Federal spending on the national security implications of climate change is a wasteful misuse of taxpayer's dollars, House Republicans are claiming.
It's an assertion that flies in the face of the growing consensus, among the people in charge of national defense, that climate change is an "urgent and growing," "immediate" threat to security.
But hey, don't take it from the President, the U.S. National Academy of Scientists, or the Pentagon, which has been warning since the Bush administration that the changing climate could potentially “prove a greater risk to the world than terrorism.” In the GOP's estimation, put forward in the budget proposal it released Tuesday, that risk amounts to an area "where there should be room to cut waste, eliminate redundancies and end the abuse or misuse of taxpayer dollars."
"The Department of Defense and the Central Intelligence Agency, two of the most important agencies in our national security apparatus, currently spend part of their budget studying climate change," it reads.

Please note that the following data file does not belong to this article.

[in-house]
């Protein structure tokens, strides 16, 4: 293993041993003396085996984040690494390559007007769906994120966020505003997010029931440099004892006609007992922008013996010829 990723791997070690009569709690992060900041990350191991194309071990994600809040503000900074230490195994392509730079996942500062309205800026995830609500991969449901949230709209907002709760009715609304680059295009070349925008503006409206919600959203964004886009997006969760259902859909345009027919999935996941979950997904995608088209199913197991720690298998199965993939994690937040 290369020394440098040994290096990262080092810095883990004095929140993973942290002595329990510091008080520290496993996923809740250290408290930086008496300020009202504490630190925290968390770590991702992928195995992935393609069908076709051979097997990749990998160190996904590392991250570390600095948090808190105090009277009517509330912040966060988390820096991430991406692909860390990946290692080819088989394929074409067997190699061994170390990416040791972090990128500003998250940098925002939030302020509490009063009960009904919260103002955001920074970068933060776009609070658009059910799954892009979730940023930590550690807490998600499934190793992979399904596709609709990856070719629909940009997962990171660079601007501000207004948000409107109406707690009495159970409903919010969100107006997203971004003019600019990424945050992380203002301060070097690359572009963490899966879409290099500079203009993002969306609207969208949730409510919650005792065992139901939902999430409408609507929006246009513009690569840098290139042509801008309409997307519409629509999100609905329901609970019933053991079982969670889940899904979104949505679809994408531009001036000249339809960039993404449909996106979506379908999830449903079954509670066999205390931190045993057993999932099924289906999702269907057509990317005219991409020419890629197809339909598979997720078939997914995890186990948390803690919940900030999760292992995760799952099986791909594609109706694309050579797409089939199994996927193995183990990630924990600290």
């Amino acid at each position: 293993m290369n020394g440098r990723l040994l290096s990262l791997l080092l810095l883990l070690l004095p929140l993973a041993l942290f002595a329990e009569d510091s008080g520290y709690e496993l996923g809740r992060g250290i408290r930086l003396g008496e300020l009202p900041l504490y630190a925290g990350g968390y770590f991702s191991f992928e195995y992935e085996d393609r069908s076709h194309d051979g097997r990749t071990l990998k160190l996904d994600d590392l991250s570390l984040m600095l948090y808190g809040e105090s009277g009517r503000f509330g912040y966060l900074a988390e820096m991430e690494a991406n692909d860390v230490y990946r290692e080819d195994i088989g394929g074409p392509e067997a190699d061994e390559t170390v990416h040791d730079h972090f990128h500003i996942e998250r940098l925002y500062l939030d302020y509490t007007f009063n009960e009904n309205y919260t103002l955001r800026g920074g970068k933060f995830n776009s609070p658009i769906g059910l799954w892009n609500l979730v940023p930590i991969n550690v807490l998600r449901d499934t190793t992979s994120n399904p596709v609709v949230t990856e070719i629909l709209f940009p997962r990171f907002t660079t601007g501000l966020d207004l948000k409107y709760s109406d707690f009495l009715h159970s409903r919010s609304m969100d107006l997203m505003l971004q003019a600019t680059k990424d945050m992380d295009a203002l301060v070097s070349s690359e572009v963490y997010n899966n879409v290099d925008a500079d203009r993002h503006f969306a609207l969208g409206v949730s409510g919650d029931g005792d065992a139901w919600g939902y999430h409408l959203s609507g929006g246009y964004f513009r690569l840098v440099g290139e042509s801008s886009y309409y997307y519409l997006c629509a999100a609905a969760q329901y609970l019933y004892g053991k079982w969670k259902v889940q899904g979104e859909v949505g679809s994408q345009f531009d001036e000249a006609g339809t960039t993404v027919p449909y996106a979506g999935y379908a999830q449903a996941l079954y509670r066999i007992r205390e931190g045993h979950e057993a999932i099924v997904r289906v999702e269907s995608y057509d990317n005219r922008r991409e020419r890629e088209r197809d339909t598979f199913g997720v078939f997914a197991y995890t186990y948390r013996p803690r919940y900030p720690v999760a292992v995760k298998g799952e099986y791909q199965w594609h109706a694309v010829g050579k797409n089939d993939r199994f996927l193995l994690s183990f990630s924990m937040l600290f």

The proposal takes it for granted that we'll understand why they think climate change isn't a focus befitting these two very important national security agencies -- mainly, it's because a lot of them won't even admit that man-made climate change is real. The House Science Committee has, in the recent past, attempted to forbid the Pentagon from spending anything at all on climate research. The new budget doesn't make clear how deep the proposed cuts would go, but it's a safe bet that Republicans would like to see something similar to that.
But it's an incredibly risky move on the part of House Republicans, who now find themselves in contradiction not just with 97 percent of scientists, who agree that climate change is real and caused by human activity, but with the growing number of military and civilian experts who agree it's worth taking extremely seriously.